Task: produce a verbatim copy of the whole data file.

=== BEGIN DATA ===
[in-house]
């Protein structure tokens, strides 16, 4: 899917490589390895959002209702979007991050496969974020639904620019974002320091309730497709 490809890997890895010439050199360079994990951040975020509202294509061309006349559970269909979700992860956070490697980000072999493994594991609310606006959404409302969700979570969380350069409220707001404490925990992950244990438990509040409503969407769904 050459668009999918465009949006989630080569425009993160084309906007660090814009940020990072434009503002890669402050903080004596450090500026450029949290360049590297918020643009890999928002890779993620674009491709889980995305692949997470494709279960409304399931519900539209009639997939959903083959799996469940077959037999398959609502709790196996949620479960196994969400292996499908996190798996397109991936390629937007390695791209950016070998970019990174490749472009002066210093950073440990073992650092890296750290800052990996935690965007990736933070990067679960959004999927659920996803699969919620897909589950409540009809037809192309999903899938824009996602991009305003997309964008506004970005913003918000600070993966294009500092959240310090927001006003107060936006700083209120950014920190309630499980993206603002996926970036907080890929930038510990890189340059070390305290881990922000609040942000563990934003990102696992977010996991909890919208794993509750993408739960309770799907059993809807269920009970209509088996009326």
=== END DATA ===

[in-house]
């Protein structure tokens, strides 16, 4: 899917490589390895959002209702979007991050496969974020639904620019974002320091309730497709 490809890997890895010439050199360079994990951040975020509202294509061309006349559970269909979700992860956070490697980000072999493994594991609310606006959404409302969700979570969380350069409220707001404490925990992950244990438990509040409503969407769904 050459668009999918465009949006989630080569425009993160084309906007660090814009940020990072434009503002890669402050903080004596450090500026450029949290360049590297918020643009890999928002890779993620674009491709889980995305692949997470494709279960409304399931519900539209009639997939959903083959799996469940077959037999398959609502709790196996949620479960196994969400292996499908996190798996397109991936390629937007390695791209950016070998970019990174490749472009002066210093950073440990073992650092890296750290800052990996935690965007990736933070990067679960959004999927659920996803699969919620897909589950409540009809037809192309999903899938824009996602991009305003997309964008506004970005913003918000600070993966294009500092959240310090927001006003107060936006700083209120950014920190309630499980993206603002996926970036907080890929930038510990890189340059070390305290881990922000609040942000563990934003990102696992977010996991909890919208794993509750993408739960309770799907059993809807269920009970209509088996009326």